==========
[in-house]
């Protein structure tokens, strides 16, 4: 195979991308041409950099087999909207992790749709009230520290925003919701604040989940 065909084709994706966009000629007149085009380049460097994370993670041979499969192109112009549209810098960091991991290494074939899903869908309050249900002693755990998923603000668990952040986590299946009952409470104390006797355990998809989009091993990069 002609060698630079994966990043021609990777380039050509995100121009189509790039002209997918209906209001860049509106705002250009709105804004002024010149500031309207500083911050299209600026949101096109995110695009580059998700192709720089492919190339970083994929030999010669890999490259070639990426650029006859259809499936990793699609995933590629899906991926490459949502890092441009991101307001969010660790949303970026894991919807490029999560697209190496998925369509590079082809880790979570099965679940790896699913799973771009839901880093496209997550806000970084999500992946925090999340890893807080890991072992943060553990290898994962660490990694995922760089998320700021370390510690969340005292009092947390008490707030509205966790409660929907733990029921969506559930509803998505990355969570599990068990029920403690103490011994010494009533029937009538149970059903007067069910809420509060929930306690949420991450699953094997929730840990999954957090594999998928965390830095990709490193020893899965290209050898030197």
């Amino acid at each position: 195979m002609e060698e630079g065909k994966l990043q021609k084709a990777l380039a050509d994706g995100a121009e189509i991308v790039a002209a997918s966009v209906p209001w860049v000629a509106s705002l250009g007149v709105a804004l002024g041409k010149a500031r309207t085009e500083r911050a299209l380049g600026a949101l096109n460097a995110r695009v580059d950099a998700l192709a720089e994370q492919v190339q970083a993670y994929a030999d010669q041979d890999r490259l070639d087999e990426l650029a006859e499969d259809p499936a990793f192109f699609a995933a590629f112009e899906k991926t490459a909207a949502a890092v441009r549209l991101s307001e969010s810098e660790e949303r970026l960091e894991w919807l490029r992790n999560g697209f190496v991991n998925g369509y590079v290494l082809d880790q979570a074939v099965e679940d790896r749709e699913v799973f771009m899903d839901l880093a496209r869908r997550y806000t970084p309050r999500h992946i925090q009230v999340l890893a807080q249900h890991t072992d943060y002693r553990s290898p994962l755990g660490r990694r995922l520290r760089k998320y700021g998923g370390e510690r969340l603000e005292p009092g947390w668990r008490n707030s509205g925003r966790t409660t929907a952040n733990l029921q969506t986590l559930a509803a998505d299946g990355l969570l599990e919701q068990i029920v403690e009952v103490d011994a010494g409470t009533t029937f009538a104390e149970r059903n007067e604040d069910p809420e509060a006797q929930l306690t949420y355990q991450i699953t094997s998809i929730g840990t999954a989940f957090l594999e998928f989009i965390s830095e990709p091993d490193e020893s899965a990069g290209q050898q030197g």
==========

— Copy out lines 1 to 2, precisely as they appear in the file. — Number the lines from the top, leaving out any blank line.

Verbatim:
[in-house]
């Protein structure tokens, strides 16, 4: 195979991308041409950099087999909207992790749709009230520290925003919701604040989940 065909084709994706966009000629007149085009380049460097994370993670041979499969192109112009549209810098960091991991290494074939899903869908309050249900002693755990998923603000668990952040986590299946009952409470104390006797355990998809989009091993990069 002609060698630079994966990043021609990777380039050509995100121009189509790039002209997918209906209001860049509106705002250009709105804004002024010149500031309207500083911050299209600026949101096109995110695009580059998700192709720089492919190339970083994929030999010669890999490259070639990426650029006859259809499936990793699609995933590629899906991926490459949502890092441009991101307001969010660790949303970026894991919807490029999560697209190496998925369509590079082809880790979570099965679940790896699913799973771009839901880093496209997550806000970084999500992946925090999340890893807080890991072992943060553990290898994962660490990694995922760089998320700021370390510690969340005292009092947390008490707030509205966790409660929907733990029921969506559930509803998505990355969570599990068990029920403690103490011994010494009533029937009538149970059903007067069910809420509060929930306690949420991450699953094997929730840990999954957090594999998928965390830095990709490193020893899965290209050898030197």